Any fan of Spacetime Studios has heard of the developer's latest title, Arcane Legends. I was lucky enough to sit down with Fernando Blanco Director of Marketing, to try the game out for myself. We suffered through a bit of horrible convention internet, but eventually I was in-game, playing a new character in this "spiritual successor to Pocket Legends." That description fits Arcane Legends perfectly. It looks and plays similar to Pocket Legends but the graphics have been turned up a notch or two. Things feel more solid, animations are more fluid, and there are even cutscenes, voice-overs, and more "standard" MMO systems that make the experience feel a bit more full than any previous Legends games.
Arcane Legends pulls from Dark Legend's twitch-based combat. If you hit the action button, it fires off your sword or ability. You can also charge attacks as you can in Dark Legends, and movement is fast and furious. I felt as if I was playing a game that was combined from all previous titles and tuned up in quality, and yet it still holds on to the original stylized world we loved so much.
Pets play a large role in the game, but they're not just Pokemon ripoffs. As in the rest of the Legends worlds, everything has a familiar look and feel but with a twist. Pets are no different. There is a turtle with a flag planted on its back that gives speed buffs and a frog with elf-like ears who does a pretty good job in combat. All of the pets aid players by picking up loot along the way. It's all wrapped up in a fantastically simple, intuitive, and well-designed package that guarantees the studio's biggest hit yet. I loved playing it, and I especially enjoyed the fact that this latest title finally feels so much like a "normal" MMO that no one should notice any difference.
What a strange duck this one is, and how fortunate I am to have found it. The best way to describe Deepworld is a steampunk, open sadnbox MMO that draws heavily from the Minecraft school of design while also immersing players in a side-scrolling world that features realistic weather patterns, day and night cycles, and open-world creation. Not only that, but if you want to create your own world, you don't have to worry about hosting anything yourself. For something around 10 US dollars, players will be able to buy their own servers from the in-game cash shop and within minutes can host their very own world. The players can control who can come in or out, whether it is a public space or not, and the layout of the world. I was shown a sort of obstacle course built by one of the developers, so player-created minigames will be very popular.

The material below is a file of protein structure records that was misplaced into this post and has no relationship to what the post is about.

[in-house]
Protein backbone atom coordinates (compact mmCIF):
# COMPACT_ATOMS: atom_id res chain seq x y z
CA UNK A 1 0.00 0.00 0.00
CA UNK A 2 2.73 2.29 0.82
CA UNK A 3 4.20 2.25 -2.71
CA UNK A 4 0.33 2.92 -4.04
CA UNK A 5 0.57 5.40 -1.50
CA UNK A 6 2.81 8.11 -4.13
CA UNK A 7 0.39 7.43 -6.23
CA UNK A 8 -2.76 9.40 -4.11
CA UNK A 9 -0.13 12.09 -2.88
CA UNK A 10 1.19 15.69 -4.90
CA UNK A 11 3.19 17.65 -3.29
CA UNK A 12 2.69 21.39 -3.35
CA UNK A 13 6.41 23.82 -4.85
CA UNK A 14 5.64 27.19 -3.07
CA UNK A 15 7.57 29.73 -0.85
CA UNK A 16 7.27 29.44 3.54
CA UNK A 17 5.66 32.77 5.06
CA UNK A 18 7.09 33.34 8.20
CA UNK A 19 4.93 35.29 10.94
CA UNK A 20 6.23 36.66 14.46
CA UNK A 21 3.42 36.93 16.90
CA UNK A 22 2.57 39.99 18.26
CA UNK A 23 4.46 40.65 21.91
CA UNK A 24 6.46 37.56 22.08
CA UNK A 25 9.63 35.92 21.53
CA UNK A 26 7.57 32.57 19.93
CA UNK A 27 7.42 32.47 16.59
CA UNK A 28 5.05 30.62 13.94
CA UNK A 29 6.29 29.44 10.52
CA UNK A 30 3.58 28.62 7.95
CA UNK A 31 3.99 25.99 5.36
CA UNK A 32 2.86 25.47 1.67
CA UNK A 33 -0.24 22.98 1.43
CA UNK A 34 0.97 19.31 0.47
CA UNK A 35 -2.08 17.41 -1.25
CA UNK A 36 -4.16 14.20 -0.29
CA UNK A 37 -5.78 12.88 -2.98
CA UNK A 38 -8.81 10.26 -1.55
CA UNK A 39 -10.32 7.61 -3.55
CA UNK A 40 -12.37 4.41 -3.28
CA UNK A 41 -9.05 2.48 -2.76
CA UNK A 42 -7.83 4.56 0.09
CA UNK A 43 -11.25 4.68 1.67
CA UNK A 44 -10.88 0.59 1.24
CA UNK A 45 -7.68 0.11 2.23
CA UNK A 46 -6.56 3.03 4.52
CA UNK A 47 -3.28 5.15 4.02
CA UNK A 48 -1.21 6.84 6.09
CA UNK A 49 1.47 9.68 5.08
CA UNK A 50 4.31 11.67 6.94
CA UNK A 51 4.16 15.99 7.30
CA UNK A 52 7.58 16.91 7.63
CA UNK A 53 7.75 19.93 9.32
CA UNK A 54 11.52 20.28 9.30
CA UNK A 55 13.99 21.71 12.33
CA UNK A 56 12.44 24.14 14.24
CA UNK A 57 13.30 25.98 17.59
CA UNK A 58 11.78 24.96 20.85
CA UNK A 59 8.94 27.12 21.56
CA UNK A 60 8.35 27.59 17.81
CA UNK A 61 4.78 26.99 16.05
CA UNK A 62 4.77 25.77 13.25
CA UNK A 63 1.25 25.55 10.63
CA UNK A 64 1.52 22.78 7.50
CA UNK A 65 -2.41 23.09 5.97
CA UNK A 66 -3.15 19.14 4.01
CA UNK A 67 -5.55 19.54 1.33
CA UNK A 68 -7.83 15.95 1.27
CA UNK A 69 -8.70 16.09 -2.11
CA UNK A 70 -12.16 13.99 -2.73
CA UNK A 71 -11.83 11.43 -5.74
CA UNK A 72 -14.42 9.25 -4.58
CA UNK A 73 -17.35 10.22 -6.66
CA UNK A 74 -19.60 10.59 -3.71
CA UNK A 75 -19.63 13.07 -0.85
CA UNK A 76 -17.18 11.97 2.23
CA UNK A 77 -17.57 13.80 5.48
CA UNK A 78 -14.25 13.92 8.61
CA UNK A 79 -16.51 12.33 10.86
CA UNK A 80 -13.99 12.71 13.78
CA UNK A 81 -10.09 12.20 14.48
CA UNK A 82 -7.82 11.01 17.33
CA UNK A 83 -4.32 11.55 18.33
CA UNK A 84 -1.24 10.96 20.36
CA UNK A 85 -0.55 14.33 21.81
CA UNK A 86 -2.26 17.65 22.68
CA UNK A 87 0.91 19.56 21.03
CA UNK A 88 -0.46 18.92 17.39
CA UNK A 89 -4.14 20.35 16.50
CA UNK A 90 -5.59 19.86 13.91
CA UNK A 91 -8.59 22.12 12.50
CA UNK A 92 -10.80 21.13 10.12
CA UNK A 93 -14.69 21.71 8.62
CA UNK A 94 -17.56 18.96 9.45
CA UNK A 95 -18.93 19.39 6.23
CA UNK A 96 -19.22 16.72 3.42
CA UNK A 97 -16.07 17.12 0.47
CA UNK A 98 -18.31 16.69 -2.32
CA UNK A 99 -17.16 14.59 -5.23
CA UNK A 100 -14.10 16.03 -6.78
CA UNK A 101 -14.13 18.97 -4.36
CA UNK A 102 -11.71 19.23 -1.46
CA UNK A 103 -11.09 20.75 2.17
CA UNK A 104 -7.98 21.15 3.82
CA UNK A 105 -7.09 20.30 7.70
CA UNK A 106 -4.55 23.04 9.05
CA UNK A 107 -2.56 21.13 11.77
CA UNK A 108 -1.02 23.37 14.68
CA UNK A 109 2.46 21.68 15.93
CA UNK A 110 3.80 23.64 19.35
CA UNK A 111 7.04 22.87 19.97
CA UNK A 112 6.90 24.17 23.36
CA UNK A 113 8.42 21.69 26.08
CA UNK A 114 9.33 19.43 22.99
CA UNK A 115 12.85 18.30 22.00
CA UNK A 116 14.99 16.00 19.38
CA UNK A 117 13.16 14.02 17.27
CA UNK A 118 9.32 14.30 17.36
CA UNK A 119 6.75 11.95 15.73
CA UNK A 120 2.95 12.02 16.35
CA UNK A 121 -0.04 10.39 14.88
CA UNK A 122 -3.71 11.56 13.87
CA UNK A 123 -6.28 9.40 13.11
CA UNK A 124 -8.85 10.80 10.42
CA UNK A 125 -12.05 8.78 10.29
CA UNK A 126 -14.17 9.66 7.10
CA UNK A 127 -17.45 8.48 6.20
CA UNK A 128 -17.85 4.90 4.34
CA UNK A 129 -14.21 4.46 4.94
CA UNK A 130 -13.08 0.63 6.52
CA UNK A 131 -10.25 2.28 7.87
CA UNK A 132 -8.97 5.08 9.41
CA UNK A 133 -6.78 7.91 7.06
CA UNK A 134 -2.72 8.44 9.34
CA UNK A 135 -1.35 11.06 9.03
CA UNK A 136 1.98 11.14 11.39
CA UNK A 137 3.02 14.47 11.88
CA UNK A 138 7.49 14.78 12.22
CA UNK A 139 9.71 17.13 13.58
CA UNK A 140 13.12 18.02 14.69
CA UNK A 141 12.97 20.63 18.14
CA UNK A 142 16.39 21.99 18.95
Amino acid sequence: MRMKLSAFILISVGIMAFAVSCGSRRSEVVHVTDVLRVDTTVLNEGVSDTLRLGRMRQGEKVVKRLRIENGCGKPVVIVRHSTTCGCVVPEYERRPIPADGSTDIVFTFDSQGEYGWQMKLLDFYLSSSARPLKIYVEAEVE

Here's the twist, though: The game will be first be released on Mac first and iPad soon after. If the game sees some success and money comes rolling in, it will arrive on PC and Android much more quickly. In other words, support the heck out of this one when it comes out. I will buy 10 copies of it! On the plus side, the game felt the best on the iPad, so owners of the famous Apple devices will have an entire world, one that can be manipulated and explored with thousands of other players, in the palm of their hand. I cannot wait for this one.
World of Midgard
World of Midgard has been in development for quite some time, but I have held off writing about it simply because I didn't feel it was ready for publication. Well, after a surprise meeting with CEO Andrew Madloch, I can now say I've seen how the game is running and it's looking great. It's currently on the Android and iOS market and is finally in a playable state that is actually fun to play. Sure, there are still quite a few tweaks to be made and more patches to be put out, but the game is pretty unique in a few ways.